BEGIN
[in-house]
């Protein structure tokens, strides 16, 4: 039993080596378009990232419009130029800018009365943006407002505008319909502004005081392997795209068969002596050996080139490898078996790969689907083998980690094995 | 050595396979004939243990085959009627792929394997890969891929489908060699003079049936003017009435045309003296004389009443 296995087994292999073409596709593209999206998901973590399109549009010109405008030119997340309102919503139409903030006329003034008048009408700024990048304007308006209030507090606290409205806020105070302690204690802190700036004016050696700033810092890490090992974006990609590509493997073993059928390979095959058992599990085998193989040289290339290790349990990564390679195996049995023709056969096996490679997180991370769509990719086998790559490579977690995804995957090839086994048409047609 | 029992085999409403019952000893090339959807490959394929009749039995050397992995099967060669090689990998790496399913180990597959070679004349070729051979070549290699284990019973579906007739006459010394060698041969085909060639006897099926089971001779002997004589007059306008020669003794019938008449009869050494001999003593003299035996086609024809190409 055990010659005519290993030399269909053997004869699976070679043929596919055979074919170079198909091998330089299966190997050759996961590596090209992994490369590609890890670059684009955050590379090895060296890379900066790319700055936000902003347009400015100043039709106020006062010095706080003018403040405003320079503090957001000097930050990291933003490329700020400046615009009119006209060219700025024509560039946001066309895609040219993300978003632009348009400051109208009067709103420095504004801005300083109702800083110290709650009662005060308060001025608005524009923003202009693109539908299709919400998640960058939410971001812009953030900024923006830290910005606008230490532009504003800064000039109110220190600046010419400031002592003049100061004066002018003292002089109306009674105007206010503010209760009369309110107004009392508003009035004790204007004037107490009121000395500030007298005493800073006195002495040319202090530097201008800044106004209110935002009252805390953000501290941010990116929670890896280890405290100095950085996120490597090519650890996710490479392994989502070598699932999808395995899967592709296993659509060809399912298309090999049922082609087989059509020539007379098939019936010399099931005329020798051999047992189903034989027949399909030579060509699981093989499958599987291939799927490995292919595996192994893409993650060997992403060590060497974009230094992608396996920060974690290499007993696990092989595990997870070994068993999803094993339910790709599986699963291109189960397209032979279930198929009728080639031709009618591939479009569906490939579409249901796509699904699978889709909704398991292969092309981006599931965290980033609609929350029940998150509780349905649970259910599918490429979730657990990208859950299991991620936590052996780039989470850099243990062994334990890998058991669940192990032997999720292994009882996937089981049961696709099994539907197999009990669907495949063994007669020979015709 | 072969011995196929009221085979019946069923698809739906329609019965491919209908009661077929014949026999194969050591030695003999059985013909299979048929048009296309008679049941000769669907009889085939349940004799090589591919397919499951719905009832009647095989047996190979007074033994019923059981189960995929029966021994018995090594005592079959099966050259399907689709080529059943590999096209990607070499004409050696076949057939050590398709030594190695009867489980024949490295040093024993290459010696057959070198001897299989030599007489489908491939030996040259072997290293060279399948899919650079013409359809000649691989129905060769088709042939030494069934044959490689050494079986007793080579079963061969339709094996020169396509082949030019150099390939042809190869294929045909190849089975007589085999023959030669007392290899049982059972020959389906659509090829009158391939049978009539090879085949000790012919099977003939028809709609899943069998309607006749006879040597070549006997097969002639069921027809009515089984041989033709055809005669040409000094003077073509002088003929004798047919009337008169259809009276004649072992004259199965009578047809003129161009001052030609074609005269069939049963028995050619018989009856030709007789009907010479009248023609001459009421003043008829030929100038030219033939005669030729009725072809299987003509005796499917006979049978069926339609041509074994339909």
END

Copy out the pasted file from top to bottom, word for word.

[in-house]
């Protein structure tokens, strides 16, 4: 039993080596378009990232419009130029800018009365943006407002505008319909502004005081392997795209068969002596050996080139490898078996790969689907083998980690094995 | 050595396979004939243990085959009627792929394997890969891929489908060699003079049936003017009435045309003296004389009443 296995087994292999073409596709593209999206998901973590399109549009010109405008030119997340309102919503139409903030006329003034008048009408700024990048304007308006209030507090606290409205806020105070302690204690802190700036004016050696700033810092890490090992974006990609590509493997073993059928390979095959058992599990085998193989040289290339290790349990990564390679195996049995023709056969096996490679997180991370769509990719086998790559490579977690995804995957090839086994048409047609 | 029992085999409403019952000893090339959807490959394929009749039995050397992995099967060669090689990998790496399913180990597959070679004349070729051979070549290699284990019973579906007739006459010394060698041969085909060639006897099926089971001779002997004589007059306008020669003794019938008449009869050494001999003593003299035996086609024809190409 055990010659005519290993030399269909053997004869699976070679043929596919055979074919170079198909091998330089299966190997050759996961590596090209992994490369590609890890670059684009955050590379090895060296890379900066790319700055936000902003347009400015100043039709106020006062010095706080003018403040405003320079503090957001000097930050990291933003490329700020400046615009009119006209060219700025024509560039946001066309895609040219993300978003632009348009400051109208009067709103420095504004801005300083109702800083110290709650009662005060308060001025608005524009923003202009693109539908299709919400998640960058939410971001812009953030900024923006830290910005606008230490532009504003800064000039109110220190600046010419400031002592003049100061004066002018003292002089109306009674105007206010503010209760009369309110107004009392508003009035004790204007004037107490009121000395500030007298005493800073006195002495040319202090530097201008800044106004209110935002009252805390953000501290941010990116929670890896280890405290100095950085996120490597090519650890996710490479392994989502070598699932999808395995899967592709296993659509060809399912298309090999049922082609087989059509020539007379098939019936010399099931005329020798051999047992189903034989027949399909030579060509699981093989499958599987291939799927490995292919595996192994893409993650060997992403060590060497974009230094992608396996920060974690290499007993696990092989595990997870070994068993999803094993339910790709599986699963291109189960397209032979279930198929009728080639031709009618591939479009569906490939579409249901796509699904699978889709909704398991292969092309981006599931965290980033609609929350029940998150509780349905649970259910599918490429979730657990990208859950299991991620936590052996780039989470850099243990062994334990890998058991669940192990032997999720292994009882996937089981049961696709099994539907197999009990669907495949063994007669020979015709 | 072969011995196929009221085979019946069923698809739906329609019965491919209908009661077929014949026999194969050591030695003999059985013909299979048929048009296309008679049941000769669907009889085939349940004799090589591919397919499951719905009832009647095989047996190979007074033994019923059981189960995929029966021994018995090594005592079959099966050259399907689709080529059943590999096209990607070499004409050696076949057939050590398709030594190695009867489980024949490295040093024993290459010696057959070198001897299989030599007489489908491939030996040259072997290293060279399948899919650079013409359809000649691989129905060769088709042939030494069934044959490689050494079986007793080579079963061969339709094996020169396509082949030019150099390939042809190869294929045909190849089975007589085999023959030669007392290899049982059972020959389906659509090829009158391939049978009539090879085949000790012919099977003939028809709609899943069998309607006749006879040597070549006997097969002639069921027809009515089984041989033709055809005669040409000094003077073509002088003929004798047919009337008169259809009276004649072992004259199965009578047809003129161009001052030609074609005269069939049963028995050619018989009856030709007789009907010479009248023609001459009421003043008829030929100038030219033939005669030729009725072809299987003509005796499917006979049978069926339609041509074994339909």